In May 2017, I undertook a 4-days expedition to Tasman Glacier in Aoraki/Mount Cook National Park. This has been a place I wanted to go in for quite a long time. Our trip started by taking a helicopter fly landed near Tasman Saddle Hut. Then we traversed across a large glacier ground and successfully climbed to the 2834 m peak of Hochstetter Dome in the Tasman Glacier head. The next day, after completing my morning photography in Tasman Saddle, we walked to the 2460 m Kelman Hut. Then our following activities in Tasman Glacier used this hut as our base. On the last day of this trip, we tried to climb to the 2699 m peak of Mt Aylmer, but not successful due to the broken dangerous route with many hidden crevasses.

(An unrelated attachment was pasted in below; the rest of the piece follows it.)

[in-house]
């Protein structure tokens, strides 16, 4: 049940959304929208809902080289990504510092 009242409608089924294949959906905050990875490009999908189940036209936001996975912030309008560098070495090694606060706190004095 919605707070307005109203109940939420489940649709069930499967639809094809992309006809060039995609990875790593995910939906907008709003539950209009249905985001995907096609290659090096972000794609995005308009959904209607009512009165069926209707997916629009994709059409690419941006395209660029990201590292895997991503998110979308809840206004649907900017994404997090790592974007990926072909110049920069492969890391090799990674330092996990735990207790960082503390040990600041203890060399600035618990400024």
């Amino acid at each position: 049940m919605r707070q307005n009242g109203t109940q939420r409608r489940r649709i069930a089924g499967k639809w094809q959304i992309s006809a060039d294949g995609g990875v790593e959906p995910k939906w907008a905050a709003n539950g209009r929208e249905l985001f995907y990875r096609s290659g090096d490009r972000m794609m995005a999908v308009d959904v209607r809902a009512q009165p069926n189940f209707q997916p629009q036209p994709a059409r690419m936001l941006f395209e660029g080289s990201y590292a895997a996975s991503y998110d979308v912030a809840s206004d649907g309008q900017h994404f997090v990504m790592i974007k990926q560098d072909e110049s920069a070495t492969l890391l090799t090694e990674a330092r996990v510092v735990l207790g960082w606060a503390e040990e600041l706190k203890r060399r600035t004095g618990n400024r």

While Tasman Glacier is one of the classic alpine mountaineering play grounds in the Southern Alps, some fatal accidents were reported in this area. For example, an accident happened in 2013 just above Tasman Saddle Hut, which led an experienced climber died.
to see the report.
This image was taken in the twilight period of 15 May 2017, the last day of my expedition. I got up at 5am and went out of Kelman Hut. As being not secured with a rope, I could only move slowly to this glacier edge near the hut with the assistance of an ice axe. By the time I set up my camera, a full moon was still hung on the sky and moonlight was shedding on the mountains. The sparkling dots on the snowy foreground were the effect of star reflections under moonlight.
Caption from New Zealand Geographic: "The eastern horizon has already started to glow, but the reflections of stars linger on the snow of the Tasman Saddle - still visible thanks to the lingering moonlight."